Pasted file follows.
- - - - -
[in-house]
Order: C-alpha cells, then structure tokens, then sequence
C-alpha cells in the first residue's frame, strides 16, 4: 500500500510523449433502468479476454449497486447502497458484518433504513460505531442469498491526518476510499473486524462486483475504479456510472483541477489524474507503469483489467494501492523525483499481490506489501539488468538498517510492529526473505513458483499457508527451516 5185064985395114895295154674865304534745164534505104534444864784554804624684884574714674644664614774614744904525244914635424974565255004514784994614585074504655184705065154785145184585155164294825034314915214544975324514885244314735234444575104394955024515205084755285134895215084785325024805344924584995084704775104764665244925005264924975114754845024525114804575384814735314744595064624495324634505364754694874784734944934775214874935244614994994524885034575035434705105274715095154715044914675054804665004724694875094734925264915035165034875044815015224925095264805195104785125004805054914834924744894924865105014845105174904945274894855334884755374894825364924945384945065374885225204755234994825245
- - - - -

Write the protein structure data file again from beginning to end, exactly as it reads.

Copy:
[in-house]
Order: C-alpha cells, then structure tokens, then sequence
C-alpha cells in the first residue's frame, strides 16, 4: 500500500510523449433502468479476454449497486447502497458484518433504513460505531442469498491526518476510499473486524462486483475504479456510472483541477489524474507503469483489467494501492523525483499481490506489501539488468538498517510492529526473505513458483499457508527451516 5185064985395114895295154674865304534745164534505104534444864784554804624684884574714674644664614774614744904525244914635424974565255004514784994614585074504655184705065154785145184585155164294825034314915214544975324514885244314735234444575104394955024515205084755285134895215084785325024805344924584995084704775104764665244925005264924975114754845024525114804575384814735314744595064624495324634505364754694874784734944934775214874935244614994994524885034575035434705105274715095154715044914675054804665004724694875094734925264915035165034875044815015224925095264805195104785125004805054914834924744894924865105014845105174904945274894855334884755374894825364924945384945065374885225204755234994825245